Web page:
The NRA Strikes Back in Virginia
Governor Terry McAuliffe announces a bipartisan compromise with state legislators that gun-control advocates abhor.
One month ago, Virginia became a sudden and shining example of progress for the gun-control movement. The state’s Democratic attorney general, Mark Herring, announced that Virginia would no longer recognize concealed-carry permits of firearms owners in the 25 states with laxer gun laws than its own. The National Rifle Association promptly called his decision “the biggest setback” that gun owners had suffered politically in all of 2015.
On Friday, the state reversed itself. As part of a bipartisan agreement with Republican legislators, Governor Terry McAuliffe announced that Virginia would keep granting reciprocity to out-of-state gun owners, so long as they had not been specifically denied a permit in Virginia. (The ban was to have taken effect next week.) In exchange, GOP leaders agreed to change state laws to prevent domestic abusers from possessing guns and to make it harder for private dealing from skipping a background check when selling at state gun shows. A beaming McAuliffe declared the accord a potentially life-saving victory for Virginia and the most significant bipartisan deal on gun laws in a generation.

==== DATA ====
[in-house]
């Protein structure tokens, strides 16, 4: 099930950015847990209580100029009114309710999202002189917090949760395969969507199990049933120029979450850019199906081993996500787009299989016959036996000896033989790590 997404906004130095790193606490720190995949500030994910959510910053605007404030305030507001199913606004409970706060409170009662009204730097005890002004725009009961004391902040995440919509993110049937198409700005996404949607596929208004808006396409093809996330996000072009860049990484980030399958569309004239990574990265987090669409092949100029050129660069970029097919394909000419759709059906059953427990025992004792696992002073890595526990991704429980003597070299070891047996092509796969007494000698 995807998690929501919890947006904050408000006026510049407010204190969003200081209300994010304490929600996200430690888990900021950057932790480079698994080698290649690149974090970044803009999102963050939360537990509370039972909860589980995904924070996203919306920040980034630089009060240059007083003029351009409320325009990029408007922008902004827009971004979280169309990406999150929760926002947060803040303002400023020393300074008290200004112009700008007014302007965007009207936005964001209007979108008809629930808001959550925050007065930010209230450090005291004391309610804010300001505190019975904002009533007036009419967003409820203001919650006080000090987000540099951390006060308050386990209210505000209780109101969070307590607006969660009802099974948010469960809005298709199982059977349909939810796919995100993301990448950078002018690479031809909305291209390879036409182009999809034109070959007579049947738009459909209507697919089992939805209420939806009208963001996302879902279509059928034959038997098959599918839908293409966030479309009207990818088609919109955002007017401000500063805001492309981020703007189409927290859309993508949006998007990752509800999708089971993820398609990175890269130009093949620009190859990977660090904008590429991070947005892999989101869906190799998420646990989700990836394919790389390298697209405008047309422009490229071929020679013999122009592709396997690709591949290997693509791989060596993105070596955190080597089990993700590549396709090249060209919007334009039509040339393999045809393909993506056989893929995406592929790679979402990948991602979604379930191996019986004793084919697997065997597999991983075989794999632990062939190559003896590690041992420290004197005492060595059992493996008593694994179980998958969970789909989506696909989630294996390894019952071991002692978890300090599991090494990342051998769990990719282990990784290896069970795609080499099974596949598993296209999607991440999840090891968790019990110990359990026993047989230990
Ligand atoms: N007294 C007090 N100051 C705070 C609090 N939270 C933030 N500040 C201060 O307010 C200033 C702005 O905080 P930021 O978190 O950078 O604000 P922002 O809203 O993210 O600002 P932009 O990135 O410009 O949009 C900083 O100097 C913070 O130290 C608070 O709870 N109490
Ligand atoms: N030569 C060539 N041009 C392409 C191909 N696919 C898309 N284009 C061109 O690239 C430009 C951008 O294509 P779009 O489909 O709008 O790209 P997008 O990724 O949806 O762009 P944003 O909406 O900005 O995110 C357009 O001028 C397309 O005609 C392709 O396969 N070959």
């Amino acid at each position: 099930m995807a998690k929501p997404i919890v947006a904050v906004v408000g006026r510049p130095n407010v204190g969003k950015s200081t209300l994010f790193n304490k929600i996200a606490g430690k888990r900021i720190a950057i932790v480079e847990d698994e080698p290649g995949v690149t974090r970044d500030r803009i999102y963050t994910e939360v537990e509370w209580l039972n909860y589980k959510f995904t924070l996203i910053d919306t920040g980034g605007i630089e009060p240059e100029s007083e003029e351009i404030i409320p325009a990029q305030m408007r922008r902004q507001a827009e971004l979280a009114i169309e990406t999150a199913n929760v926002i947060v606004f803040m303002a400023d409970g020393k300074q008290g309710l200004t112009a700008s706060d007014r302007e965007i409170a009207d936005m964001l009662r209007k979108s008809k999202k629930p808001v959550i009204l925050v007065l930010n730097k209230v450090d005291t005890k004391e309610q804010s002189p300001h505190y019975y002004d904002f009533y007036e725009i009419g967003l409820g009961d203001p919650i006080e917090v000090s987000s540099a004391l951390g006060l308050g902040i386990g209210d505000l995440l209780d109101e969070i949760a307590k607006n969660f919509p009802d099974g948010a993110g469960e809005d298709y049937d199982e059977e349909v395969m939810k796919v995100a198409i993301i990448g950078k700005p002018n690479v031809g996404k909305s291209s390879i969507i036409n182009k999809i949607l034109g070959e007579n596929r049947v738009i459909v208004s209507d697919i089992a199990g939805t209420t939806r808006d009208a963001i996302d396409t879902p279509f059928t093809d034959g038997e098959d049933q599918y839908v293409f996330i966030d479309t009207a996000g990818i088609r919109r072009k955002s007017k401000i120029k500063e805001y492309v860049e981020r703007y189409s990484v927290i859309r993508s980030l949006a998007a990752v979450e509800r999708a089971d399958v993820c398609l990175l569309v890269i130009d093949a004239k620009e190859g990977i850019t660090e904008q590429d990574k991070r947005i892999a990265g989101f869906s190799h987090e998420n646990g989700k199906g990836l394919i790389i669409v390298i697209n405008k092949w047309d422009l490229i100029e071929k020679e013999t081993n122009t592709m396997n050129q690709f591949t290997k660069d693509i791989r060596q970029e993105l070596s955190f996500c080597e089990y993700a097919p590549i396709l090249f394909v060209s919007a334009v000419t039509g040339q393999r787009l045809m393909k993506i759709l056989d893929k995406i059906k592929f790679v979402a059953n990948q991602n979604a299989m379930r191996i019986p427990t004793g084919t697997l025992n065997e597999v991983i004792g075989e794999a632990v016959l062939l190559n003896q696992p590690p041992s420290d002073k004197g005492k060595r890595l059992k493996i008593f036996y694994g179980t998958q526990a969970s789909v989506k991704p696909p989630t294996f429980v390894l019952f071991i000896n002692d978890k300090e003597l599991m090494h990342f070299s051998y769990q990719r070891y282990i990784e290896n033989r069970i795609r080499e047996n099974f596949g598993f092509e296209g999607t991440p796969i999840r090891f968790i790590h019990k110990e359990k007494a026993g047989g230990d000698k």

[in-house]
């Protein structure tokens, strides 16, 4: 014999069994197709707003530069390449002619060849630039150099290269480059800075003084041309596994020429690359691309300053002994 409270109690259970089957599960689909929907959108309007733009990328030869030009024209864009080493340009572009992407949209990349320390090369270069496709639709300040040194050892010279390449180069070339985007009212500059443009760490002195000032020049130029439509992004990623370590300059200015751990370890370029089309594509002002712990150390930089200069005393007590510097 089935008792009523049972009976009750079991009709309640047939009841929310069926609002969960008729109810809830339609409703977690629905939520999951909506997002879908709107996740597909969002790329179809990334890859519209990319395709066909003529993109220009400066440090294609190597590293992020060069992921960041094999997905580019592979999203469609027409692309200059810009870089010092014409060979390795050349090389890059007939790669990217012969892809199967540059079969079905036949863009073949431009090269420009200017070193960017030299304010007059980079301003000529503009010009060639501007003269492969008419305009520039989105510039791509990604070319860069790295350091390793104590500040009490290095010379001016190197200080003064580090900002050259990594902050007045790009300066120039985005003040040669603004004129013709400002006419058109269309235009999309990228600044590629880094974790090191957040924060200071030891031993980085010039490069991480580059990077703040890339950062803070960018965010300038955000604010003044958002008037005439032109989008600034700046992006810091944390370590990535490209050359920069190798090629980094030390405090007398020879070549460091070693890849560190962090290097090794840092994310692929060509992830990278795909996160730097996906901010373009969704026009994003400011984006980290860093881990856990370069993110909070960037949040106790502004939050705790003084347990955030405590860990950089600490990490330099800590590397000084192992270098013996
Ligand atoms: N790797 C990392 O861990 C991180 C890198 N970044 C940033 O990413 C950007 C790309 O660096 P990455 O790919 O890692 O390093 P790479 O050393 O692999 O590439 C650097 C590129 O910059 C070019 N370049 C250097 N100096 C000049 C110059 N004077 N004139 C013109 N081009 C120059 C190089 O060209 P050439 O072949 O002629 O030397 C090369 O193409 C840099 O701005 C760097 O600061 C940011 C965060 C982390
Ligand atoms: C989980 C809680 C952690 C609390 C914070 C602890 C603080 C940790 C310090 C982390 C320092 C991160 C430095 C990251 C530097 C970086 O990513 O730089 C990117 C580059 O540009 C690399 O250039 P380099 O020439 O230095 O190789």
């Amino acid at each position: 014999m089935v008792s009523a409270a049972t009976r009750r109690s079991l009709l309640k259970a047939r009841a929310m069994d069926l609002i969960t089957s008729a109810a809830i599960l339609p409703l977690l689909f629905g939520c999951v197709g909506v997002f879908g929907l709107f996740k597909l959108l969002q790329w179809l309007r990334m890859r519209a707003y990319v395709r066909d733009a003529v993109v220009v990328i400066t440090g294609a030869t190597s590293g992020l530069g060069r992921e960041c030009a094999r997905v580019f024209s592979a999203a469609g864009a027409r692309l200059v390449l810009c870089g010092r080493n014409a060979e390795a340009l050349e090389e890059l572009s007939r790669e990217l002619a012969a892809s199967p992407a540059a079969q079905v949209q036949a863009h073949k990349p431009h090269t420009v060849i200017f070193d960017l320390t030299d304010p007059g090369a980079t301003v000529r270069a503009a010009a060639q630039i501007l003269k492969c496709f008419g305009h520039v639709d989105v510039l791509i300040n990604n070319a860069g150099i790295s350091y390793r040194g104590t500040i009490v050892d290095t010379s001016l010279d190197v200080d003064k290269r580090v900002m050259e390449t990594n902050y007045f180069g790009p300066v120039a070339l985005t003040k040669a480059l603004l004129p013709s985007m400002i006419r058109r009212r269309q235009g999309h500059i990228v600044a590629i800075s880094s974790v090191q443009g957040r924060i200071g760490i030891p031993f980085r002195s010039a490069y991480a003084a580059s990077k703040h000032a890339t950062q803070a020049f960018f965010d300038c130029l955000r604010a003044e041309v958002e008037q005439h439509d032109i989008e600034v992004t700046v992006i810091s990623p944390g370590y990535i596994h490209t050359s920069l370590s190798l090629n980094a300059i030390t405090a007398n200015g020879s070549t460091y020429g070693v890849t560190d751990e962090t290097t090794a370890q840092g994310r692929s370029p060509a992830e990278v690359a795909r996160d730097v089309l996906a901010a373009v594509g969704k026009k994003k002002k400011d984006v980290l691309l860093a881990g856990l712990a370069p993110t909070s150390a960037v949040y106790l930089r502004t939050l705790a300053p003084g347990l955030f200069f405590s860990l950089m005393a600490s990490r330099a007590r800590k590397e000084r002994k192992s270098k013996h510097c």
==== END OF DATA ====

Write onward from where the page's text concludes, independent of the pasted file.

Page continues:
Yet gun-control advocates were enraged, accusing the Democratic governor of a betrayal that gives up a hard-fought victory by ending reciprocity rights for concealed-carry permit holders. “This deal is a dangerous rollback that puts public safety at risk,” wrote a group of Virginians who either survived gun violence or saw family members struck down by it. “It’s practically a giveaway.” The letter was organized by Everytown for Gun Safety, the advocacy group funded in large part by former New York Mayor Michael Bloomberg.